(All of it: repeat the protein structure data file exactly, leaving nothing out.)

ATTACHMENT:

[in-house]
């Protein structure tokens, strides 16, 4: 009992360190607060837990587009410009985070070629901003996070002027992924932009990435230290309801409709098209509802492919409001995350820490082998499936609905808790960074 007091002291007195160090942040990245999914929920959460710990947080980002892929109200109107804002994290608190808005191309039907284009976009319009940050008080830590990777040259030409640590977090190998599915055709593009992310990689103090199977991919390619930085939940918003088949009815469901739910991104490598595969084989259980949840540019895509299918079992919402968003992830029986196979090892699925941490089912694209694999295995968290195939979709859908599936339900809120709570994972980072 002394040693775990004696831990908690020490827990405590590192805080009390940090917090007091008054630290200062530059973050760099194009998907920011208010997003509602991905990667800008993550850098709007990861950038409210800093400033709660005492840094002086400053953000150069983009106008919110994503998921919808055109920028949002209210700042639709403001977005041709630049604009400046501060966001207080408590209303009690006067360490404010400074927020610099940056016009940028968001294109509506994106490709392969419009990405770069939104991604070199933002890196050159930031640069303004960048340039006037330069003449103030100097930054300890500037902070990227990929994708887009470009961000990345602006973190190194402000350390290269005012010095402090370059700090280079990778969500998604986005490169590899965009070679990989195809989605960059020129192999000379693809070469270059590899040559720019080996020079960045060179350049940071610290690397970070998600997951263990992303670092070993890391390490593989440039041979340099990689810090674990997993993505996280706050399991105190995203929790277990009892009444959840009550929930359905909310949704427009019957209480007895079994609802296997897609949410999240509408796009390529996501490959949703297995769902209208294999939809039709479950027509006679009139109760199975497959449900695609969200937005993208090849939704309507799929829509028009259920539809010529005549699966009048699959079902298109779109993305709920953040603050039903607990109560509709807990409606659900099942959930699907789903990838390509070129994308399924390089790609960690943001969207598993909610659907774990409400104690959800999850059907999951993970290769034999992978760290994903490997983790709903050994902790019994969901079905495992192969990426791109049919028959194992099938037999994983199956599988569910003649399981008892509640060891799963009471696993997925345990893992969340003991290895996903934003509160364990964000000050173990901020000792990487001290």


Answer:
[in-house]
């Protein structure tokens, strides 16, 4: 009992360190607060837990587009410009985070070629901003996070002027992924932009990435230290309801409709098209509802492919409001995350820490082998499936609905808790960074 007091002291007195160090942040990245999914929920959460710990947080980002892929109200109107804002994290608190808005191309039907284009976009319009940050008080830590990777040259030409640590977090190998599915055709593009992310990689103090199977991919390619930085939940918003088949009815469901739910991104490598595969084989259980949840540019895509299918079992919402968003992830029986196979090892699925941490089912694209694999295995968290195939979709859908599936339900809120709570994972980072 002394040693775990004696831990908690020490827990405590590192805080009390940090917090007091008054630290200062530059973050760099194009998907920011208010997003509602991905990667800008993550850098709007990861950038409210800093400033709660005492840094002086400053953000150069983009106008919110994503998921919808055109920028949002209210700042639709403001977005041709630049604009400046501060966001207080408590209303009690006067360490404010400074927020610099940056016009940028968001294109509506994106490709392969419009990405770069939104991604070199933002890196050159930031640069303004960048340039006037330069003449103030100097930054300890500037902070990227990929994708887009470009961000990345602006973190190194402000350390290269005012010095402090370059700090280079990778969500998604986005490169590899965009070679990989195809989605960059020129192999000379693809070469270059590899040559720019080996020079960045060179350049940071610290690397970070998600997951263990992303670092070993890391390490593989440039041979340099990689810090674990997993993505996280706050399991105190995203929790277990009892009444959840009550929930359905909310949704427009019957209480007895079994609802296997897609949410999240509408796009390529996501490959949703297995769902209208294999939809039709479950027509006679009139109760199975497959449900695609969200937005993208090849939704309507799929829509028009259920539809010529005549699966009048699959079902298109779109993305709920953040603050039903607990109560509709807990409606659900099942959930699907789903990838390509070129994308399924390089790609960690943001969207598993909610659907774990409400104690959800999850059907999951993970290769034999992978760290994903490997983790709903050994902790019994969901079905495992192969990426791109049919028959194992099938037999994983199956599988569910003649399981008892509640060891799963009471696993997925345990893992969340003991290895996903934003509160364990964000000050173990901020000792990487001290």